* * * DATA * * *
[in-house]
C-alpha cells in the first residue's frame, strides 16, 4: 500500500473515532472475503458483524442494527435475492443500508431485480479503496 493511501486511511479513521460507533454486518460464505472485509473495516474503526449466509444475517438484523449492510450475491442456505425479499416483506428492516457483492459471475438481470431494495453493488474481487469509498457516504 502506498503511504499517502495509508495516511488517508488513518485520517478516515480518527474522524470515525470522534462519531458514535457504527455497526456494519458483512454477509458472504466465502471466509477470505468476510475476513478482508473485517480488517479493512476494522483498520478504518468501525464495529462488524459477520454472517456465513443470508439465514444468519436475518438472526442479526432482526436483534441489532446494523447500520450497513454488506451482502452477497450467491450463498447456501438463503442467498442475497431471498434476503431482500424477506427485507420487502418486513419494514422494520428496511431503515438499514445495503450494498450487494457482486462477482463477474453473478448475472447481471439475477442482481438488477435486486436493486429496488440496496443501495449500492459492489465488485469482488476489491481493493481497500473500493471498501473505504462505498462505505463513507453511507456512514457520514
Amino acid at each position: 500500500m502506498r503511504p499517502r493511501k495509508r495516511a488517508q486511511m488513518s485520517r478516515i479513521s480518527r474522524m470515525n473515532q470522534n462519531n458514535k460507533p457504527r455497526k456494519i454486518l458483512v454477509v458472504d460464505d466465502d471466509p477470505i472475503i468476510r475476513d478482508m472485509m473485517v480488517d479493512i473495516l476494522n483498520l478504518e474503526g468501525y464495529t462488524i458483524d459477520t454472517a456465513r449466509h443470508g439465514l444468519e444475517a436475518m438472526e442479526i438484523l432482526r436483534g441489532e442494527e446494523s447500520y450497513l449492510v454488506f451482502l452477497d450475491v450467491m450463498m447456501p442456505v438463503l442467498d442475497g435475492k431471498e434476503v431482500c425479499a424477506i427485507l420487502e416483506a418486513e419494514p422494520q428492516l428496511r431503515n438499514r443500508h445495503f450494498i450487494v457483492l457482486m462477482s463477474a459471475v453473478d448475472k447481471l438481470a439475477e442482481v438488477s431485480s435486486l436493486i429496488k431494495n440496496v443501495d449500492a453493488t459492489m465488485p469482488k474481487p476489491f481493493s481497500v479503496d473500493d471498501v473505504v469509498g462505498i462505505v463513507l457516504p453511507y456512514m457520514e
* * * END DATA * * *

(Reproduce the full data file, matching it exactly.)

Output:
[in-house]
C-alpha cells in the first residue's frame, strides 16, 4: 500500500473515532472475503458483524442494527435475492443500508431485480479503496 493511501486511511479513521460507533454486518460464505472485509473495516474503526449466509444475517438484523449492510450475491442456505425479499416483506428492516457483492459471475438481470431494495453493488474481487469509498457516504 502506498503511504499517502495509508495516511488517508488513518485520517478516515480518527474522524470515525470522534462519531458514535457504527455497526456494519458483512454477509458472504466465502471466509477470505468476510475476513478482508473485517480488517479493512476494522483498520478504518468501525464495529462488524459477520454472517456465513443470508439465514444468519436475518438472526442479526432482526436483534441489532446494523447500520450497513454488506451482502452477497450467491450463498447456501438463503442467498442475497431471498434476503431482500424477506427485507420487502418486513419494514422494520428496511431503515438499514445495503450494498450487494457482486462477482463477474453473478448475472447481471439475477442482481438488477435486486436493486429496488440496496443501495449500492459492489465488485469482488476489491481493493481497500473500493471498501473505504462505498462505505463513507453511507456512514457520514
Amino acid at each position: 500500500m502506498r503511504p499517502r493511501k495509508r495516511a488517508q486511511m488513518s485520517r478516515i479513521s480518527r474522524m470515525n473515532q470522534n462519531n458514535k460507533p457504527r455497526k456494519i454486518l458483512v454477509v458472504d460464505d466465502d471466509p477470505i472475503i468476510r475476513d478482508m472485509m473485517v480488517d479493512i473495516l476494522n483498520l478504518e474503526g468501525y464495529t462488524i458483524d459477520t454472517a456465513r449466509h443470508g439465514l444468519e444475517a436475518m438472526e442479526i438484523l432482526r436483534g441489532e442494527e446494523s447500520y450497513l449492510v454488506f451482502l452477497d450475491v450467491m450463498m447456501p442456505v438463503l442467498d442475497g435475492k431471498e434476503v431482500c425479499a424477506i427485507l420487502e416483506a418486513e419494514p422494520q428492516l428496511r431503515n438499514r443500508h445495503f450494498i450487494v457483492l457482486m462477482s463477474a459471475v453473478d448475472k447481471l438481470a439475477e442482481v438488477s431485480s435486486l436493486i429496488k431494495n440496496v443501495d449500492a453493488t459492489m465488485p469482488k474481487p476489491f481493493s481497500v479503496d473500493d471498501v473505504v469509498g462505498i462505505v463513507l457516504p453511507y456512514m457520514e